Citizenship and Immigration Canada (CIC) has quietly changed their policy for declaring gender on citizenship certificates.
In a notice posted on their website, dated April 17, CIC announced that new instructions will be posted for establishing gender and will be posted in spring or summer 2015. The notice added that CIC will no longer require proof that a person has had sexual reassignment surgery (SRS).
What can people submit instead?
Instead people must submit two additional documents that establish identity, according to CIC spokesperson Bill Brown, who spoke with Daily Xtra by email. Those documents include birth certificates, records of landing or confirmations of permanent residence.
Brown also says the new policy has been in place since February of 2015.
What does this mean for passports?
This could be good news for some people who hope to change their gender on a passport. Citizenship certificates are one of the acceptable forms of identification for getting one.
However, there is still no word whether Passport Canada is reconsidering using the “X” designation for passports. When that suggestion was made in 2014, officials said that option was not then on the table.
Who was consulted?
The National Post first reported that leadership at Egale had not been consulted about the changes to the policy, nor had they heard that any other organizations were. When asked if any organizations or individuals were consulted with, Brown replied that “while there were no formal consultations, several provinces have recently amended their policies in this area. The change to CIC’s citizenship policy is consistent with these changes.”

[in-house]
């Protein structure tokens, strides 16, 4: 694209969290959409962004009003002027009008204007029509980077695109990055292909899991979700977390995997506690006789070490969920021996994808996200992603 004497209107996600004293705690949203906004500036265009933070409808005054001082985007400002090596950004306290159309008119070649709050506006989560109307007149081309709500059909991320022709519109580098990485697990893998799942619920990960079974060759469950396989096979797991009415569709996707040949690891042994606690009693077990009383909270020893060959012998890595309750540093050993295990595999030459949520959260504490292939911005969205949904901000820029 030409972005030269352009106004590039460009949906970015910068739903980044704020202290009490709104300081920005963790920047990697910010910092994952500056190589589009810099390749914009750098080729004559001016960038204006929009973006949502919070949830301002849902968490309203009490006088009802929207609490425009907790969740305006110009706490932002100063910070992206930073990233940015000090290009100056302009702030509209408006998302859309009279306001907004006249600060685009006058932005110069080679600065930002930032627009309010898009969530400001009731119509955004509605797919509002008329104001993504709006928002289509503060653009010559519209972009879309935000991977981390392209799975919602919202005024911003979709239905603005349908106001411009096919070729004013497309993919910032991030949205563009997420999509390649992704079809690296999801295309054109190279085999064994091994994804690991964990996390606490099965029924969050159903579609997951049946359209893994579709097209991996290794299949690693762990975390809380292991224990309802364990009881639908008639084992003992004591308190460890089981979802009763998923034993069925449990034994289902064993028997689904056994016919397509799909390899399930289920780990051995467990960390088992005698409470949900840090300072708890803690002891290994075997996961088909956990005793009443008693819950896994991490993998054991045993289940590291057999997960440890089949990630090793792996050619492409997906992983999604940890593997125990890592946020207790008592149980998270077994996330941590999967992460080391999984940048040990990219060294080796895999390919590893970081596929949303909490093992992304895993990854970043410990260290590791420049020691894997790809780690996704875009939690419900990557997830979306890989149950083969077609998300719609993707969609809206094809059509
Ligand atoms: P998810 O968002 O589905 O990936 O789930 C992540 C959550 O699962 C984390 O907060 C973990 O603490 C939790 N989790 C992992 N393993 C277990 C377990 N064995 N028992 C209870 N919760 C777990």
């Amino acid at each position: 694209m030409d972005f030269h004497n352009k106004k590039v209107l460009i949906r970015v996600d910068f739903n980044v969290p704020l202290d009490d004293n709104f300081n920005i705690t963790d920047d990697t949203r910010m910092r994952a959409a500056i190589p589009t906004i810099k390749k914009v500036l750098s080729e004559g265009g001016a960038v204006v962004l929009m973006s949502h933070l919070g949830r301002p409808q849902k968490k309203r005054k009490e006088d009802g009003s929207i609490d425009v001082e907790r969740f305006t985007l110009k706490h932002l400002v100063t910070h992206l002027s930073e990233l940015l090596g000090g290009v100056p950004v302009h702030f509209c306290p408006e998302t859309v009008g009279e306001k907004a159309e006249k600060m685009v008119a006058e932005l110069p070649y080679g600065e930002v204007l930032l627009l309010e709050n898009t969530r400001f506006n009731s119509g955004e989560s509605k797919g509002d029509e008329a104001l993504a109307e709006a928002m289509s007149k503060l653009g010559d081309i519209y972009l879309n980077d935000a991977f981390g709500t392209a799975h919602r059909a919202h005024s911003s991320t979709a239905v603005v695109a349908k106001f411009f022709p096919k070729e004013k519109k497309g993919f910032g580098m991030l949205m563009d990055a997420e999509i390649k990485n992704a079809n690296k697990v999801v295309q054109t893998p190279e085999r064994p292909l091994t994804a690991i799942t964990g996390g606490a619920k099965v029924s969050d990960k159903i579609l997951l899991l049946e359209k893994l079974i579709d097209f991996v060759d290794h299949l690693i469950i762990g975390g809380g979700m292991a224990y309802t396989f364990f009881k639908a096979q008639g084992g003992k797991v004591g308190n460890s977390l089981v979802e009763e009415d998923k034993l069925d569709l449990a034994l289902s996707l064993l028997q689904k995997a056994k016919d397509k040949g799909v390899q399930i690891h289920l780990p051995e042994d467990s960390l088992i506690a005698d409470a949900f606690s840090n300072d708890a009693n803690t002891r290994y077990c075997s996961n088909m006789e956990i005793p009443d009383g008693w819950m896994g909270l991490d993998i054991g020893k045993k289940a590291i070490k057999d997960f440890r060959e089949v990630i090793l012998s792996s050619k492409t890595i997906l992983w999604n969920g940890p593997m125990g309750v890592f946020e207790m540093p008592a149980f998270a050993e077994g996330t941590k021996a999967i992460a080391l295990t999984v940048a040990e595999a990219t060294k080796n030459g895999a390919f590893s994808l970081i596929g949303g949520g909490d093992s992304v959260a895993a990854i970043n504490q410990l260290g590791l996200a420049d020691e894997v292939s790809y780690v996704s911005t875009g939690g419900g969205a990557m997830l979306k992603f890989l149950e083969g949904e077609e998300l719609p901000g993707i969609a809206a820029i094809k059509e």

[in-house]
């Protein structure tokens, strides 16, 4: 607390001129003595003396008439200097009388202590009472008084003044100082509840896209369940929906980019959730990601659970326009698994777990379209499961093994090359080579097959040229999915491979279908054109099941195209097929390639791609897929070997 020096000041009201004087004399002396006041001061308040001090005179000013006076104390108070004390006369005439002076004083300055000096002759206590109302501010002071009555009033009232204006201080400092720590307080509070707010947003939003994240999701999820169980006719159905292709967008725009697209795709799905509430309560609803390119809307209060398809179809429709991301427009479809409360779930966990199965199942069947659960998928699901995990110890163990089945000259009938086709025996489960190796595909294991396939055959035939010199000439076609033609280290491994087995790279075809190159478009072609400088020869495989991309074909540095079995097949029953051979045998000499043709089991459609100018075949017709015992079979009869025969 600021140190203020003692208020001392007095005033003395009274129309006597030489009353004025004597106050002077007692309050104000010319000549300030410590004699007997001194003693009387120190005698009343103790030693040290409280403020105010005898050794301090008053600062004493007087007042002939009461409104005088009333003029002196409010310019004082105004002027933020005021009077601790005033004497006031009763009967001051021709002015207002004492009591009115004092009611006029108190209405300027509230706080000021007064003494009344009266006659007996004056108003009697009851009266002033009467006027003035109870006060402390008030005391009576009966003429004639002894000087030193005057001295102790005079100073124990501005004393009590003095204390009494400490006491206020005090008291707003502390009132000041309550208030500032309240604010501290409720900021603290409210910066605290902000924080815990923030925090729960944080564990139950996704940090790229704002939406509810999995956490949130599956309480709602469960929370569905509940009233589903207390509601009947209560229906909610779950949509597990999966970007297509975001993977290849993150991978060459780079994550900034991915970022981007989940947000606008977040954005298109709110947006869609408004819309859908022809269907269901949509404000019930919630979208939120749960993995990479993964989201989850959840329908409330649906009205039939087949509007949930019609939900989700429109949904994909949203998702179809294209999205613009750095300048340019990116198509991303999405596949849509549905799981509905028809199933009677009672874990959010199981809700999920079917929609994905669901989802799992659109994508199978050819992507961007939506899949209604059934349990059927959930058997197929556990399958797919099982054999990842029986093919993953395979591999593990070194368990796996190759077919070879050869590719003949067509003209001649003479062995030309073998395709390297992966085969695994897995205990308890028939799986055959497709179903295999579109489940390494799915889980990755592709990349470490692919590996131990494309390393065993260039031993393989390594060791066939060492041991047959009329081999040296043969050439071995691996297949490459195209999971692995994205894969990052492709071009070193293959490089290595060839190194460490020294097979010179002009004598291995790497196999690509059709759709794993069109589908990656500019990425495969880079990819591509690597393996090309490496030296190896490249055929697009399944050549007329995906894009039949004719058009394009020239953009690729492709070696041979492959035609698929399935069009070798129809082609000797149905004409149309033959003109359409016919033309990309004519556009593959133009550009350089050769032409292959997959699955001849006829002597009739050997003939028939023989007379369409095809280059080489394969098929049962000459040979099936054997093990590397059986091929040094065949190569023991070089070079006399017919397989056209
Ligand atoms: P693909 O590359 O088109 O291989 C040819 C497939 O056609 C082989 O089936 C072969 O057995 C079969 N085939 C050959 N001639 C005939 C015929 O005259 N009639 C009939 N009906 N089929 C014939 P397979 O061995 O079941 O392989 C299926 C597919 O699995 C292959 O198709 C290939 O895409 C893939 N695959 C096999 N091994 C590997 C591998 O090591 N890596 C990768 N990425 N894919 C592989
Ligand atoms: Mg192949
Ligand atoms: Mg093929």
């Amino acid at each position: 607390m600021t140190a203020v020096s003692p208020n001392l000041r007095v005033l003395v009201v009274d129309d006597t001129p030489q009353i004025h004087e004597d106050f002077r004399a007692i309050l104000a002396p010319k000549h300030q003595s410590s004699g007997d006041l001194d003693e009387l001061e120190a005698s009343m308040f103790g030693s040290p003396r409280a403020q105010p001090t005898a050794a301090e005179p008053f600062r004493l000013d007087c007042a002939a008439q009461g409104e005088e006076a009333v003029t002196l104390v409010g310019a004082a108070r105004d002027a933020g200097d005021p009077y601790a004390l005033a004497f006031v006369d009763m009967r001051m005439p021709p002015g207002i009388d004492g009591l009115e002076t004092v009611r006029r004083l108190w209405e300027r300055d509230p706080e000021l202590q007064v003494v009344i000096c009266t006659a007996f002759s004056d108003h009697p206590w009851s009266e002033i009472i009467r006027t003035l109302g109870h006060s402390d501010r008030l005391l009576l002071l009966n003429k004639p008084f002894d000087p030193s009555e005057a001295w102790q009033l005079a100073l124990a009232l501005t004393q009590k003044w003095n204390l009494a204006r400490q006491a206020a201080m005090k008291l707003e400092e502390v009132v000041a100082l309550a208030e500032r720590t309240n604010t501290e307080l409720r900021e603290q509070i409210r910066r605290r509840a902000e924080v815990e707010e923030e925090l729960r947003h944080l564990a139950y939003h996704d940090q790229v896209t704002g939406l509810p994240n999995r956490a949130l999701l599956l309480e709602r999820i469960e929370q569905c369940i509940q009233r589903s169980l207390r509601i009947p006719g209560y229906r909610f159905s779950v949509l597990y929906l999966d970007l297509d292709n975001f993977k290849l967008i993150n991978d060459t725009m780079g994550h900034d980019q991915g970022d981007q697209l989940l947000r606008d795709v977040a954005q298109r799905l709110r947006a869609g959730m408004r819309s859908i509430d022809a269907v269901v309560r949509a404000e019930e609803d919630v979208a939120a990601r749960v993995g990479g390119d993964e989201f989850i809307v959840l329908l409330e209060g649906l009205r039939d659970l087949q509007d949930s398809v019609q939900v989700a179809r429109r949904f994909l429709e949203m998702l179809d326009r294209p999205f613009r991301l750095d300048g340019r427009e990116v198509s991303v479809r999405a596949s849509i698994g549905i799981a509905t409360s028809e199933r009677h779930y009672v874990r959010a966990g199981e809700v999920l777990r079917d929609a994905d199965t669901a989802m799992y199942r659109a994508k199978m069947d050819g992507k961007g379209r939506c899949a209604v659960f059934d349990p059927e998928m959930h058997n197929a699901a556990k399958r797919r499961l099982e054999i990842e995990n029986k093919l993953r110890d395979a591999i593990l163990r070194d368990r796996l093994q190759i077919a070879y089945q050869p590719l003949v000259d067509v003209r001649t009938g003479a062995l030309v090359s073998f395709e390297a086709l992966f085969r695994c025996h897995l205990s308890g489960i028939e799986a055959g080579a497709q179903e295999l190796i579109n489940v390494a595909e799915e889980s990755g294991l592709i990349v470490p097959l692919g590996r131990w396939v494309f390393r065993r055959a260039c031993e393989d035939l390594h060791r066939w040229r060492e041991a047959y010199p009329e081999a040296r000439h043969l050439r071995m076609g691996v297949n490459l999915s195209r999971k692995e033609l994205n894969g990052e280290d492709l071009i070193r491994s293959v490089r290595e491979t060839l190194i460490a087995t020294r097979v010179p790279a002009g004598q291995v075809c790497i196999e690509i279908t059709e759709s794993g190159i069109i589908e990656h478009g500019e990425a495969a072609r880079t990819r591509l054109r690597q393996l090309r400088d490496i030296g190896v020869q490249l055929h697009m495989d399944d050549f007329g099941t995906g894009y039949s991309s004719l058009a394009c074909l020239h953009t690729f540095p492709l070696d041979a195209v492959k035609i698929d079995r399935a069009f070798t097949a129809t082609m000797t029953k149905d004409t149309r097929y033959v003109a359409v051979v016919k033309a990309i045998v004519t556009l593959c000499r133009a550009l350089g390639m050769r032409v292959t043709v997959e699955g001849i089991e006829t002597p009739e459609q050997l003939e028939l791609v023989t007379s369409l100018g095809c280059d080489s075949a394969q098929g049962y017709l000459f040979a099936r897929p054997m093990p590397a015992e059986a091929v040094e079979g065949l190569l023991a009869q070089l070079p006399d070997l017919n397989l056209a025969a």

Will this new policy simplify the process of changing gender on citizenship documents?
Generally, yes — if you live in one of the provinces or countries that doesn’t still require SRS to change your gender on official documentation. In Canada, five provinces still require proof of SRS in order to change a birth certificate.
Globally, there are many countries that still require proof of SRS to change identification — if they’ll change it at all. At the other end of the spectrum are countries like Germany, which allows parents to leave the gender field on the birth certificate blank.
Citizenship and Immigration will also accept a court order recognizing the person under a different gender identity. But going to court costs money, which is a barrier for many people. According to the American Psychological Association, about 64 percent of trans people make below US$25,000.
However, the CIC’s update does say that they are reviewing what other evidence will be accepted in order to change the sex designation for people who can’t get a “provincial or territorial document.”
RJ Vandrish, who uses the pronoun they, is in the midst of Canadian Human Rights Commission complaint against Passport Canada for not offering gender-non-specific passports and says that they are cautiously optimistic about the changes.
“It’s definitely a hopeful sign,” they say, though Vandrish would still like more details about the new policy. “Nobody should be forced to have surgery they don’t want to have or can’t access in order to have accurate documentation.”